Fincantieri Hit by Profit Warning
Shares in Fincantieri plunged as much as 18 percent Thursday after the Italian shipbuilder said problems in Brazil would hit second-half results at a unit which accounts for more than a quarter of group revenue.
Italian daily Corriere della Sera reported speculation that the group was considering a cash call of at least 500 million euros ($572 million).
Fincantieri said in a statement no decision had been taken yet on a possible share sale and no adviser had been hired.
According to Corriere, Fincantieri CEO Giuseppe Bono may seek board approval at a meeting on November 10.
"News is a negative for Fincantieri which is expected to be under pressure due to the dilution coming from the potential capital increase," Mediobanca Securities said in a note.
By 0945 GMT shares in Fincantieri lost 11.5 percent at 0.6115 euros.
The company said on Thursday that third-quarter and full-year results at its VARD unit would be "materially negatively affected" by operational challenges at the group's Brazilian shipyards compounded by the country's economic and political troubles.
The Brazilian economy has sunk into a recession after shrinking 1.9 percent in the second quarter.
Singapore-listed VARD accounted for 27.5 percent of the total revenue in the first half. The unit, which builds support vessels for oil and gas exploration and production, has been under pressure due to a slide in oil prices.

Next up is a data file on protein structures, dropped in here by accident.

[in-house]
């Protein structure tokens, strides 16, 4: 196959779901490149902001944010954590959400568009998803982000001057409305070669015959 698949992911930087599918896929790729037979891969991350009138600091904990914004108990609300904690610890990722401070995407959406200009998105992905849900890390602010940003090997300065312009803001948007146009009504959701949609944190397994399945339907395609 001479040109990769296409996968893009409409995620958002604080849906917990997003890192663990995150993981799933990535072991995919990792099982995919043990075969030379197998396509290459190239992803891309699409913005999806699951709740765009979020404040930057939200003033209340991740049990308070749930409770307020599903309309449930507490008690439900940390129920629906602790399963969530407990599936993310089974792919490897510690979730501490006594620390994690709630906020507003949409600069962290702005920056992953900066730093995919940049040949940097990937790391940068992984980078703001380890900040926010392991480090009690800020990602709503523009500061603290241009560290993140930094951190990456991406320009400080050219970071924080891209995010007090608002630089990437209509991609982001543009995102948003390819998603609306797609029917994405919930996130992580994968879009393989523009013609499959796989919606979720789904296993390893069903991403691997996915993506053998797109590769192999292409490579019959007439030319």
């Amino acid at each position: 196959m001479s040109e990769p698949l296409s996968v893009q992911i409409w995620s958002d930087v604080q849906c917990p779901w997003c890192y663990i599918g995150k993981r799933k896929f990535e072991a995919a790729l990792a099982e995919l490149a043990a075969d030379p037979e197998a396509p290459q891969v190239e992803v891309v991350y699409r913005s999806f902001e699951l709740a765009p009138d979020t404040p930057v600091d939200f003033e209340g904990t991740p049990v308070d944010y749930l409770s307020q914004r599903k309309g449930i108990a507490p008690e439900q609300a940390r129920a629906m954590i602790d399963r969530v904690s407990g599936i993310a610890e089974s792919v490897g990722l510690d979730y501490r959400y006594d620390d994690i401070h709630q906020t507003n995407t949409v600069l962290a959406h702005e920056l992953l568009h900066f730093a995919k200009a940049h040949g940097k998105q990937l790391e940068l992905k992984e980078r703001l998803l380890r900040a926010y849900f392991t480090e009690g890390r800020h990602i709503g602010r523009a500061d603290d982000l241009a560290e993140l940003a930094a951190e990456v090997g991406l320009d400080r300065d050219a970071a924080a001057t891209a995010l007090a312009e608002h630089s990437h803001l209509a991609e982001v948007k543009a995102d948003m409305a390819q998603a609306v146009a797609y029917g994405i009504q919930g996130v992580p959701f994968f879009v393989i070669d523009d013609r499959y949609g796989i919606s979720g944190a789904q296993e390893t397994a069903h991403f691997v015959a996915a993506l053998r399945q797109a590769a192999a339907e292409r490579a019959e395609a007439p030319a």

Reporting a halving in first-half profit to 12 million euros in July, Fincantieri blamed falling margins on cruise ships under construction and the "persistent crisis" of oil and gas markets.
Fincantieri is 72 percent owned by state lender Cassa Depositi e Prestiti (CDP) through holding company Fintecna after the rest was sold in an initial public offering in mid-2014 as part of Italy's privatization efforts.
To complete the listing, Fincantieri was forced to cut the size of the offering by a third and price its shares at the bottom of the range indicated.
At Wednesday's close, the firm was valued at 1.16 billion euros.
($1 = 0.8740 euros)